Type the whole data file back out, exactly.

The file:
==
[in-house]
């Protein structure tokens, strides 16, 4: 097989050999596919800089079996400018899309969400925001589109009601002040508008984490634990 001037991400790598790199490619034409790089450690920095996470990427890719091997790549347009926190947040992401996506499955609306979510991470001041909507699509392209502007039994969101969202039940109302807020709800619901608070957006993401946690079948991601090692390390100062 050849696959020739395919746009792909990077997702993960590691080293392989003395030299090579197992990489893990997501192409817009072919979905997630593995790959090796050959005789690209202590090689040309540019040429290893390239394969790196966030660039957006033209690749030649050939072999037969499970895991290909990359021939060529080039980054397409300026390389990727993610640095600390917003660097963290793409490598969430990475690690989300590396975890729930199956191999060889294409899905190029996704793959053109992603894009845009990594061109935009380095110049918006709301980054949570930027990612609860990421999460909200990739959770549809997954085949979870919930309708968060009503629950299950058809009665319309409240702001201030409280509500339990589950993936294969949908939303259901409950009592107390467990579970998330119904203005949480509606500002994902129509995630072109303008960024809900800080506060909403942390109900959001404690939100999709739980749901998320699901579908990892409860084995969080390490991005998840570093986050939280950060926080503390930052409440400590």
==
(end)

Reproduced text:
[in-house]
């Protein structure tokens, strides 16, 4: 097989050999596919800089079996400018899309969400925001589109009601002040508008984490634990 001037991400790598790199490619034409790089450690920095996470990427890719091997790549347009926190947040992401996506499955609306979510991470001041909507699509392209502007039994969101969202039940109302807020709800619901608070957006993401946690079948991601090692390390100062 050849696959020739395919746009792909990077997702993960590691080293392989003395030299090579197992990489893990997501192409817009072919979905997630593995790959090796050959005789690209202590090689040309540019040429290893390239394969790196966030660039957006033209690749030649050939072999037969499970895991290909990359021939060529080039980054397409300026390389990727993610640095600390917003660097963290793409490598969430990475690690989300590396975890729930199956191999060889294409899905190029996704793959053109992603894009845009990594061109935009380095110049918006709301980054949570930027990612609860990421999460909200990739959770549809997954085949979870919930309708968060009503629950299950058809009665319309409240702001201030409280509500339990589950993936294969949908939303259901409950009592107390467990579970998330119904203005949480509606500002994902129509995630072109303008960024809900800080506060909403942390109900959001404690939100999709739980749901998320699901579908990892409860084995969080390490991005998840570093986050939280950060926080503390930052409440400590």